The pain control you will need will depend on the operation you have had. Some people have a continuous dose of painkiller into the spinal fluid through a fine tube and a pump. This is called an epidural. Always let the nurses know if you are still in pain.

Before you go home, your pain will be controlled by tablets. You will be given painkillers you can take at home and told how often you should take them.

Feeling sick (nausea) and being sick (vomiting)

Your nurse will give you anti-sickness (anti-emetic) injections or tablets to help control any sickness. If you still feel sick, tell the nurse looking after you.

Moving around

You will be encouraged to get up fairly soon after your operation. The ward staff will help you with washing and going to the toilet. Once you are moving about more freely, you will probably be able to manage this for yourself.

Moving around will help you recover more quickly and help reduce the risk of complications.

Breathing and leg exercises can also help reduce the risk of problems that can happen after surgery, such as chest infections and blood clots. Your nurse or physiotherapist will teach you these exercises.

You may also be given medication to help prevent blood clots forming in the first few days after your operation. This is called an anti-coagulant. It is given as an injection just under the skin, usually in your tummy.

Wound care

The wound is closed using clips or stitches. These are usually removed after you go home by a practice nurse at your GP surgery. Some surgeons use dissolving stitches that do not need to be removed. These will dissolve completely when the area is healed. You may be given antibiotics to help prevent wound infection.

It is important to let your nurse or doctor know straight away if your wound becomes hot, painful or begins to bleed or leak any fluids, even after you go home.

Scars

Your scar may feel itchy at first. It will look like a red line, which may feel a bit lumpy. This will gradually fade over time.

Immediate complications of surgery

Complications will depend on the type of operation you have. The most common complications after surgery are a wound infection, bleeding from the wound, a chest infection or developing a blood clot.

The nurses will monitor you for these. Let them know straightaway if you have any bleeding, feel unwell, have symptoms of an infection, such as a cough or discharge from your wound, or swelling and redness in a limb.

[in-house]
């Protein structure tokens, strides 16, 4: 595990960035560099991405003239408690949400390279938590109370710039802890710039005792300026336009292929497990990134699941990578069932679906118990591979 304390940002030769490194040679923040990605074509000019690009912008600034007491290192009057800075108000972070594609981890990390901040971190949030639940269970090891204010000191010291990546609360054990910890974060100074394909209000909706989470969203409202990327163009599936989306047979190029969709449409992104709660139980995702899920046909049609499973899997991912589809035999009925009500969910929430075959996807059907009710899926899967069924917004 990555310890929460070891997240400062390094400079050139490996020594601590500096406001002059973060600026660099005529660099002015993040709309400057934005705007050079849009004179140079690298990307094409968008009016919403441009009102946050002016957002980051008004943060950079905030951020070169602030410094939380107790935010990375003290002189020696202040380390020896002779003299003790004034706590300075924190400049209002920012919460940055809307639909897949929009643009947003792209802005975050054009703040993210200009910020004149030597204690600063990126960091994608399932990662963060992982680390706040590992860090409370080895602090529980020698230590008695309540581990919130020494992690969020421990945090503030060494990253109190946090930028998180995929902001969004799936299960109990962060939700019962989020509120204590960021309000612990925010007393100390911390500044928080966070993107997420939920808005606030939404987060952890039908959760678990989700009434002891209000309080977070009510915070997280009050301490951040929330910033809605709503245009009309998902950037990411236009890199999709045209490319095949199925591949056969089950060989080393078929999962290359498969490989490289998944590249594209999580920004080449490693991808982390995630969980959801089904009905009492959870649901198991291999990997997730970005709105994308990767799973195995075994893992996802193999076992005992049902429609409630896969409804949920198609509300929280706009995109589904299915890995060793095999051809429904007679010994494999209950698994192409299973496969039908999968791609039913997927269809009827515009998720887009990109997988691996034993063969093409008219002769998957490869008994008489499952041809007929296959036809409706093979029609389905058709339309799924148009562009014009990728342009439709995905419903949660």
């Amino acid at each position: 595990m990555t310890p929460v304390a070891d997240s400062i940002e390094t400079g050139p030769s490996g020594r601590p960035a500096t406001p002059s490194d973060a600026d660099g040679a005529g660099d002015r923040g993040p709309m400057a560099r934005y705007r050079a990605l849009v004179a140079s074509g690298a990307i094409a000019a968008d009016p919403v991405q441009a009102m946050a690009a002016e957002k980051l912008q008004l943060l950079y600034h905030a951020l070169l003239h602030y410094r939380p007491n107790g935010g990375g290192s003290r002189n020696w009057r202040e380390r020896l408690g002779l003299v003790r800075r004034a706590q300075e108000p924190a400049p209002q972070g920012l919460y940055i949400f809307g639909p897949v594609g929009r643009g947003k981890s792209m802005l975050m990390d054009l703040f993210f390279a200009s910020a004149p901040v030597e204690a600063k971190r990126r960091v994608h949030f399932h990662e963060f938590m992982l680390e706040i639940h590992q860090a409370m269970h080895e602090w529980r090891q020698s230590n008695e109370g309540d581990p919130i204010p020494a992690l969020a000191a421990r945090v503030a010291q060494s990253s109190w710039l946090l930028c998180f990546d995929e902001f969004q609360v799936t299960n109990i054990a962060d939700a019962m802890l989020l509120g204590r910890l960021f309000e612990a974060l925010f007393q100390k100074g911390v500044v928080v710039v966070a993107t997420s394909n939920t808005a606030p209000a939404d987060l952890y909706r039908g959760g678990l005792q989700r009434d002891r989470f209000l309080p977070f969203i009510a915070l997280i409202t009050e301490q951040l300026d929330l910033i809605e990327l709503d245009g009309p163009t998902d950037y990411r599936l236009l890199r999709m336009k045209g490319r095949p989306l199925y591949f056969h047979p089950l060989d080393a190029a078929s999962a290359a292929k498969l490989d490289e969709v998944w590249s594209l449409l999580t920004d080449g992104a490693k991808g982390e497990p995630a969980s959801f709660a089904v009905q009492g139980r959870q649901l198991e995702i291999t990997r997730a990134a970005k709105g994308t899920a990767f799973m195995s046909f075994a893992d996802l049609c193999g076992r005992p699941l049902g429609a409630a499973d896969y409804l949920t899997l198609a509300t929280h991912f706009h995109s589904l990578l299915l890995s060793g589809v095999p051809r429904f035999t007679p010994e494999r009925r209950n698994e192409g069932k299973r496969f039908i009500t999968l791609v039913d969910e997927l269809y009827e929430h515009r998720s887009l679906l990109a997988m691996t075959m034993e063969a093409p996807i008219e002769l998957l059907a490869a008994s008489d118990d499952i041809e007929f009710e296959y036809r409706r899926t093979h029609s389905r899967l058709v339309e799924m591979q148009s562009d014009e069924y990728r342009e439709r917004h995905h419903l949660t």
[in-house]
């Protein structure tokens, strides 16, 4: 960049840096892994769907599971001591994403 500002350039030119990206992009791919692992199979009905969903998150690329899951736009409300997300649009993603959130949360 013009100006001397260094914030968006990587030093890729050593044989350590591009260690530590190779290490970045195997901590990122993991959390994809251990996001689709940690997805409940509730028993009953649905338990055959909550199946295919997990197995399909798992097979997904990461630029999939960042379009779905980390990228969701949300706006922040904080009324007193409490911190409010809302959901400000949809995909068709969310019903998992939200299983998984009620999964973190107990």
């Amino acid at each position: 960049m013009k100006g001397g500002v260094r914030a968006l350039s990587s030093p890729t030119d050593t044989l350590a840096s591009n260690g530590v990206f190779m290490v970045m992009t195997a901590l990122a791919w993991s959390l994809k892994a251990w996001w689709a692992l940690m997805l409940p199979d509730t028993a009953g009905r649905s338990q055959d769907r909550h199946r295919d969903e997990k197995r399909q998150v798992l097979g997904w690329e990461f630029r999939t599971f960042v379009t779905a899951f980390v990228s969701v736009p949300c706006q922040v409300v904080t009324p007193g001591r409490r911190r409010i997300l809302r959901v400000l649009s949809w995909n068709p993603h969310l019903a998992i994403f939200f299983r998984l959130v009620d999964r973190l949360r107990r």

Recovering after your surgery

How long it takes to recover after surgery depends on the type of operation and your general health. Some people may go home the same day. But if your surgery is more complicated, you may need to stay in hospital for longer.

You may need a few weeks or several months to recover fully depending on the operation you had. Your surgeon or nurse will explain what to expect or you can find more details about recovery in our information about different types of cancer.

Recovery is often a gradual process. You may find you need time to regain and rebuild your physical and emotional health.

Some people have new challenges to cope with, such as physical effects caused by your cancer or the surgery. It may take time to adjust to these and to find out what’s now normal for you.


Possible long-term effects of surgery

Some people may have long-term effects after cancer surgery. Before your operation, your surgeon or specialist nurse will explain these to you and the risk of them happening.

There are different long-term effects depending on the operation you have. For example, removing the lymph nodes in some areas of the body, such as the armpit or groin may cause swelling called lymphoedema. This is not a common problem and is more likely if you have had radiotherapy to the area too. An operation to remove the womb causes infertility. Surgery to the prostate may cause difficulty getting an erection (erectile dysfunction) or bladder problems.

Some operations change the way your body looks or works. This can affect the way you feel about yourself physically and emotionally. There is a lot of support available. Talk to your nurse or doctor about your concerns. They should be able to help you or arrange for you to see a counsellor. You can also talk to our cancer support specialists.

There is more information on long-term effects after surgery in our information about your type of cancer.